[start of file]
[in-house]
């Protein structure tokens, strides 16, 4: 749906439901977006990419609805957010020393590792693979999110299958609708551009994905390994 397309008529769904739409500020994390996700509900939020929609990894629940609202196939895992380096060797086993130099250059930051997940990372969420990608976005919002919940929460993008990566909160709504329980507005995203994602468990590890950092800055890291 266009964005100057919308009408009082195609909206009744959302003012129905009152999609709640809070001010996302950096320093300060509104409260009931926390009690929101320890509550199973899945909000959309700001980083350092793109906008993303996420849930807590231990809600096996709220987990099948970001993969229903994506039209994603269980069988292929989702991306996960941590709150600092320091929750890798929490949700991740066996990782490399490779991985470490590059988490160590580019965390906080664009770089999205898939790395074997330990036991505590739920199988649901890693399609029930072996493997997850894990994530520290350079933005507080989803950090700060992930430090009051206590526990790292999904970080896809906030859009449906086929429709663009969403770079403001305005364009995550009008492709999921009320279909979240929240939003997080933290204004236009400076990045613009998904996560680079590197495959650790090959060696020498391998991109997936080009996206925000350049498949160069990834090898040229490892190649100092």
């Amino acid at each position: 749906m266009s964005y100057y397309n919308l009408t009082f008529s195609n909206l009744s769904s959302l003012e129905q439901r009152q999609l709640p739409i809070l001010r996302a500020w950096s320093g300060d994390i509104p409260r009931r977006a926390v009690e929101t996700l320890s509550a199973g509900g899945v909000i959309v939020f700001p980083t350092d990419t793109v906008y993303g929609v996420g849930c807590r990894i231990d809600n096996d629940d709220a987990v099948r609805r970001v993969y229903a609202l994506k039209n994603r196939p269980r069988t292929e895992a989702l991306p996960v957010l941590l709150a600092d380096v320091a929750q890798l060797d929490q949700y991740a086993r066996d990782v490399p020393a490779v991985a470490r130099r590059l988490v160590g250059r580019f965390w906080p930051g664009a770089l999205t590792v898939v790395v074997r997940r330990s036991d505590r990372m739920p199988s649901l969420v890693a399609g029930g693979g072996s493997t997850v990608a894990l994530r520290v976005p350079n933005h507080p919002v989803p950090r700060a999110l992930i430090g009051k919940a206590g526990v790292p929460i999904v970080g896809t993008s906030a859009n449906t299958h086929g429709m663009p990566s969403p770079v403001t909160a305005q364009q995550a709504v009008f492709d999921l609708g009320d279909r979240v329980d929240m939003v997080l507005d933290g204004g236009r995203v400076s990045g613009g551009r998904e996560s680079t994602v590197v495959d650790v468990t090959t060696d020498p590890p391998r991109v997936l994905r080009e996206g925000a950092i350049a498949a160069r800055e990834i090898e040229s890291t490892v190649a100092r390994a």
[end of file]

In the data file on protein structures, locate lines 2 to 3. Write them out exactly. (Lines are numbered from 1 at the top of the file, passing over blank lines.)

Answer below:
């Protein structure tokens, strides 16, 4: 749906439901977006990419609805957010020393590792693979999110299958609708551009994905390994 397309008529769904739409500020994390996700509900939020929609990894629940609202196939895992380096060797086993130099250059930051997940990372969420990608976005919002919940929460993008990566909160709504329980507005995203994602468990590890950092800055890291 266009964005100057919308009408009082195609909206009744959302003012129905009152999609709640809070001010996302950096320093300060509104409260009931926390009690929101320890509550199973899945909000959309700001980083350092793109906008993303996420849930807590231990809600096996709220987990099948970001993969229903994506039209994603269980069988292929989702991306996960941590709150600092320091929750890798929490949700991740066996990782490399490779991985470490590059988490160590580019965390906080664009770089999205898939790395074997330990036991505590739920199988649901890693399609029930072996493997997850894990994530520290350079933005507080989803950090700060992930430090009051206590526990790292999904970080896809906030859009449906086929429709663009969403770079403001305005364009995550009008492709999921009320279909979240929240939003997080933290204004236009400076990045613009998904996560680079590197495959650790090959060696020498391998991109997936080009996206925000350049498949160069990834090898040229490892190649100092």
């Amino acid at each position: 749906m266009s964005y100057y397309n919308l009408t009082f008529s195609n909206l009744s769904s959302l003012e129905q439901r009152q999609l709640p739409i809070l001010r996302a500020w950096s320093g300060d994390i509104p409260r009931r977006a926390v009690e929101t996700l320890s509550a199973g509900g899945v909000i959309v939020f700001p980083t350092d990419t793109v906008y993303g929609v996420g849930c807590r990894i231990d809600n096996d629940d709220a987990v099948r609805r970001v993969y229903a609202l994506k039209n994603r196939p269980r069988t292929e895992a989702l991306p996960v957010l941590l709150a600092d380096v320091a929750q890798l060797d929490q949700y991740a086993r066996d990782v490399p020393a490779v991985a470490r130099r590059l988490v160590g250059r580019f965390w906080p930051g664009a770089l999205t590792v898939v790395v074997r997940r330990s036991d505590r990372m739920p199988s649901l969420v890693a399609g029930g693979g072996s493997t997850v990608a894990l994530r520290v976005p350079n933005h507080p919002v989803p950090r700060a999110l992930i430090g009051k919940a206590g526990v790292p929460i999904v970080g896809t993008s906030a859009n449906t299958h086929g429709m663009p990566s969403p770079v403001t909160a305005q364009q995550a709504v009008f492709d999921l609708g009320d279909r979240v329980d929240m939003v997080l507005d933290g204004g236009r995203v400076s990045g613009g551009r998904e996560s680079t994602v590197v495959d650790v468990t090959t060696d020498p590890p391998r991109v997936l994905r080009e996206g925000a950092i350049a498949a160069r800055e990834i090898e040229s890291t490892v190649a100092r390994a």